Bacteria Pollution in Local Waterways Receives Attention from State Regulators

June, 2014







Runoff polluted with fecal coliform, specifically E. coli, has long been recognized as a significant water quality problem in the Humboldt Bay watershed, impacting the Bay ecosystem, water-based recreation, and the commercial oyster industry.

Using Humboldt Bayeeper’s 2005-2009 Citizen Water Monitoring data, the North Coast Regional Water Quality Control Board staff recently recommended six waterways for listing under Section 303(d) of the Clean Water Act due to bacterial pollution.

On May 8, the Regional Board held a workshop at the River Lodge in Fortuna discussing the recommended listing, which will prioritize research to pinpoint the sources and ultimately work towards reducing pollution and improving water quality. The final decision will be made in August.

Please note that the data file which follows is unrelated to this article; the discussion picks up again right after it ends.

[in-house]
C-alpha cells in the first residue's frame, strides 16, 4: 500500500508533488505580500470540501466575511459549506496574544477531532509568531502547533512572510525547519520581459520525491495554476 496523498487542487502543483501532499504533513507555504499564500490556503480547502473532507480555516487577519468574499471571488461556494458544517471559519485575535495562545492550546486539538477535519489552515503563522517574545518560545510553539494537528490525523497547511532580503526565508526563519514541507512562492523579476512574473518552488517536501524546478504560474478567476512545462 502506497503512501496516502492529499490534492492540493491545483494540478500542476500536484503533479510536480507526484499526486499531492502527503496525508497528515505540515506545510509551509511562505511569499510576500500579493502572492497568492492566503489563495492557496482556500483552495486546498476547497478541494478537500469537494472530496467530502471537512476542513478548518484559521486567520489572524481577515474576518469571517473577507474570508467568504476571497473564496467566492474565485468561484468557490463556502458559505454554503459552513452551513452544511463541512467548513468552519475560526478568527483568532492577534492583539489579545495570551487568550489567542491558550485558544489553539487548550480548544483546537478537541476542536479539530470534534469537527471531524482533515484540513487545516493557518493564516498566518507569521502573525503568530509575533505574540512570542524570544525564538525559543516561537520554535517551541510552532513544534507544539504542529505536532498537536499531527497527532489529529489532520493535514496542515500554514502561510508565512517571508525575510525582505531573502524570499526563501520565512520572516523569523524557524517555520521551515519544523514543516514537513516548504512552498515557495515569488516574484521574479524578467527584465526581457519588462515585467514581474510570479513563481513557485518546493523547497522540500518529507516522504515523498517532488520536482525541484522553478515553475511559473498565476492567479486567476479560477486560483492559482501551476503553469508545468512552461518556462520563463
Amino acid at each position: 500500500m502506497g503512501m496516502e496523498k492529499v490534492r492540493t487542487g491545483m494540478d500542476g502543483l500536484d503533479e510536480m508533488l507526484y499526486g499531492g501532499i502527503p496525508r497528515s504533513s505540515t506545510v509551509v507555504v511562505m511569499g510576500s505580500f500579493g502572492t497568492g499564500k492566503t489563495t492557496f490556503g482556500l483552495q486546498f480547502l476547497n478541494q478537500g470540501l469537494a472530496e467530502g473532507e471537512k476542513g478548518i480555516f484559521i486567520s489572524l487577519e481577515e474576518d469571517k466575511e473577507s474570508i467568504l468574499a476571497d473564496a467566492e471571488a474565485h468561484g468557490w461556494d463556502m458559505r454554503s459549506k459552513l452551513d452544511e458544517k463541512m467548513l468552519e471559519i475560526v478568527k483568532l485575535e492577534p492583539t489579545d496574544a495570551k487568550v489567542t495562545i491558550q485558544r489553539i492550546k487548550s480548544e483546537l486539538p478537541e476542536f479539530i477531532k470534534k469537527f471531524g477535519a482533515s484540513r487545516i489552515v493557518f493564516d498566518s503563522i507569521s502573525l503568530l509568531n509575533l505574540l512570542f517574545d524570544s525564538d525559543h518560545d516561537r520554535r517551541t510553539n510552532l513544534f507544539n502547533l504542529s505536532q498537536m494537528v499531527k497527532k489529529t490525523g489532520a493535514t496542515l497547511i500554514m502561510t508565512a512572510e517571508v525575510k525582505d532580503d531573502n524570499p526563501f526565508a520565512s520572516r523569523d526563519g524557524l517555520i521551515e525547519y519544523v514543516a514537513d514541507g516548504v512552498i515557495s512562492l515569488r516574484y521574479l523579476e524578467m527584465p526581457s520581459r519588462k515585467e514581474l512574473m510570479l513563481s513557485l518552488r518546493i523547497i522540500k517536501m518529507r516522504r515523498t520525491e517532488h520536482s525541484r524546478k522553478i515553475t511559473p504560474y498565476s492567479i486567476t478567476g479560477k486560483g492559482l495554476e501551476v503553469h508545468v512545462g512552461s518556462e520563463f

While County Environmental Health monitors local beaches and posts warnings, little has been done to identify the sources and develop strategies to address polluted runoff that impacts local coastal waters.

Good news for oyster growers and eaters: Humboldt Bay itself is not proposed for listing due to overall low E. coli levels. The proposed listing should benefit the oyster industry, which is required to suspend harvest during and after major rainstorms due to the high levels of bacteria being flushed from the Bay’s tributaries.

Special thanks to the Eureka Times-Standard editorial board for supporting the proposed listing. (See A Call to Action, April 12).

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